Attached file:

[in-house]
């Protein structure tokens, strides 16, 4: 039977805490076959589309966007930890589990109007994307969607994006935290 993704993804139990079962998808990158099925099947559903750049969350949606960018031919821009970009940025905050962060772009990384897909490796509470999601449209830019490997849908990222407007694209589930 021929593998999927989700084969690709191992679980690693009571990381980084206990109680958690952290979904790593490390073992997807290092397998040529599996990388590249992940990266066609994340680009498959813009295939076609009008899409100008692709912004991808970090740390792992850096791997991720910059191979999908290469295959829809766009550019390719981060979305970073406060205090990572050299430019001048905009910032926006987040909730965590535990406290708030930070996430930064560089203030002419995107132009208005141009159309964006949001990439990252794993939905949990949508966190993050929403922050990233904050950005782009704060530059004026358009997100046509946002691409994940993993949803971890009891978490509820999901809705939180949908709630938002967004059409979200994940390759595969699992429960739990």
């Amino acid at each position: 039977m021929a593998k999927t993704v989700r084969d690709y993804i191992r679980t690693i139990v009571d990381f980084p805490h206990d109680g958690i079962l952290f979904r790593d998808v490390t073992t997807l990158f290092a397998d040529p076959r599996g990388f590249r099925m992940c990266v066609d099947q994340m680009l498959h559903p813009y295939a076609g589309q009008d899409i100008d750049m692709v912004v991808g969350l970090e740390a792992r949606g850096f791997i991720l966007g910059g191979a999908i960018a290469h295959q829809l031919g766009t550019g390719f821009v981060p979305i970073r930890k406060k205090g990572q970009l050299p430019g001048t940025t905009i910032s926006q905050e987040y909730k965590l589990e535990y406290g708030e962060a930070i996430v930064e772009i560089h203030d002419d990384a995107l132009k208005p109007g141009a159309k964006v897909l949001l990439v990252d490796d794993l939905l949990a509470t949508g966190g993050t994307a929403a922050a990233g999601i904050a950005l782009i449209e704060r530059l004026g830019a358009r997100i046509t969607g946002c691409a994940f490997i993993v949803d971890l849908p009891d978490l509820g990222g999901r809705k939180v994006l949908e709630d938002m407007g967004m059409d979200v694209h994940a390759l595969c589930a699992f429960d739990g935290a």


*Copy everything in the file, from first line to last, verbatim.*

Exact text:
[in-house]
């Protein structure tokens, strides 16, 4: 039977805490076959589309966007930890589990109007994307969607994006935290 993704993804139990079962998808990158099925099947559903750049969350949606960018031919821009970009940025905050962060772009990384897909490796509470999601449209830019490997849908990222407007694209589930 021929593998999927989700084969690709191992679980690693009571990381980084206990109680958690952290979904790593490390073992997807290092397998040529599996990388590249992940990266066609994340680009498959813009295939076609009008899409100008692709912004991808970090740390792992850096791997991720910059191979999908290469295959829809766009550019390719981060979305970073406060205090990572050299430019001048905009910032926006987040909730965590535990406290708030930070996430930064560089203030002419995107132009208005141009159309964006949001990439990252794993939905949990949508966190993050929403922050990233904050950005782009704060530059004026358009997100046509946002691409994940993993949803971890009891978490509820999901809705939180949908709630938002967004059409979200994940390759595969699992429960739990």
């Amino acid at each position: 039977m021929a593998k999927t993704v989700r084969d690709y993804i191992r679980t690693i139990v009571d990381f980084p805490h206990d109680g958690i079962l952290f979904r790593d998808v490390t073992t997807l990158f290092a397998d040529p076959r599996g990388f590249r099925m992940c990266v066609d099947q994340m680009l498959h559903p813009y295939a076609g589309q009008d899409i100008d750049m692709v912004v991808g969350l970090e740390a792992r949606g850096f791997i991720l966007g910059g191979a999908i960018a290469h295959q829809l031919g766009t550019g390719f821009v981060p979305i970073r930890k406060k205090g990572q970009l050299p430019g001048t940025t905009i910032s926006q905050e987040y909730k965590l589990e535990y406290g708030e962060a930070i996430v930064e772009i560089h203030d002419d990384a995107l132009k208005p109007g141009a159309k964006v897909l949001l990439v990252d490796d794993l939905l949990a509470t949508g966190g993050t994307a929403a922050a990233g999601i904050a950005l782009i449209e704060r530059l004026g830019a358009r997100i046509t969607g946002c691409a994940f490997i993993v949803d971890l849908p009891d978490l509820g990222g999901r809705k939180v994006l949908e709630d938002m407007g967004m059409d979200v694209h994940a390759l595969c589930a699992f429960d739990g935290a």